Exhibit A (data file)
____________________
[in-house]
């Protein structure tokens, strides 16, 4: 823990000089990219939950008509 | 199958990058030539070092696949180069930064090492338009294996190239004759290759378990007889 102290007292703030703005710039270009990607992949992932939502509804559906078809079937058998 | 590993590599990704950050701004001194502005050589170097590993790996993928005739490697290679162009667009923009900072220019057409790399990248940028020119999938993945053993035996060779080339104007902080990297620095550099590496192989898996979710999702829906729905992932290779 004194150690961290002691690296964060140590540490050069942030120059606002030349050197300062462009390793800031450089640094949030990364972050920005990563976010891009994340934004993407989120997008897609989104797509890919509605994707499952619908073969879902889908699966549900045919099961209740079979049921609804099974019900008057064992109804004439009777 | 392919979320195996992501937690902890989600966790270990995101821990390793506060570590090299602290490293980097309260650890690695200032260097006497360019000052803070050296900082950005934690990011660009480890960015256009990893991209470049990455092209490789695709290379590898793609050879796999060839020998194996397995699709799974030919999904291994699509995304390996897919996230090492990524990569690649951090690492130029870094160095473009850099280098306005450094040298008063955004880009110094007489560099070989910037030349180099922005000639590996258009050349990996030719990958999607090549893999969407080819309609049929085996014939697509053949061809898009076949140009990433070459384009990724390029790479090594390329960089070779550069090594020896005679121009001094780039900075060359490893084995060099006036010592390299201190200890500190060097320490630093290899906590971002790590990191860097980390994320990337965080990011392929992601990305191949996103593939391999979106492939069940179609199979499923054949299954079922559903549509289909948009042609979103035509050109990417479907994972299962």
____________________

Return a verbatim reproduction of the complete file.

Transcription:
[in-house]
């Protein structure tokens, strides 16, 4: 823990000089990219939950008509 | 199958990058030539070092696949180069930064090492338009294996190239004759290759378990007889 102290007292703030703005710039270009990607992949992932939502509804559906078809079937058998 | 590993590599990704950050701004001194502005050589170097590993790996993928005739490697290679162009667009923009900072220019057409790399990248940028020119999938993945053993035996060779080339104007902080990297620095550099590496192989898996979710999702829906729905992932290779 004194150690961290002691690296964060140590540490050069942030120059606002030349050197300062462009390793800031450089640094949030990364972050920005990563976010891009994340934004993407989120997008897609989104797509890919509605994707499952619908073969879902889908699966549900045919099961209740079979049921609804099974019900008057064992109804004439009777 | 392919979320195996992501937690902890989600966790270990995101821990390793506060570590090299602290490293980097309260650890690695200032260097006497360019000052803070050296900082950005934690990011660009480890960015256009990893991209470049990455092209490789695709290379590898793609050879796999060839020998194996397995699709799974030919999904291994699509995304390996897919996230090492990524990569690649951090690492130029870094160095473009850099280098306005450094040298008063955004880009110094007489560099070989910037030349180099922005000639590996258009050349990996030719990958999607090549893999969407080819309609049929085996014939697509053949061809898009076949140009990433070459384009990724390029790479090594390329960089070779550069090594020896005679121009001094780039900075060359490893084995060099006036010592390299201190200890500190060097320490630093290899906590971002790590990191860097980390994320990337965080990011392929992601990305191949996103593939391999979106492939069940179609199979499923054949299954079922559903549509289909948009042609979103035509050109990417479907994972299962």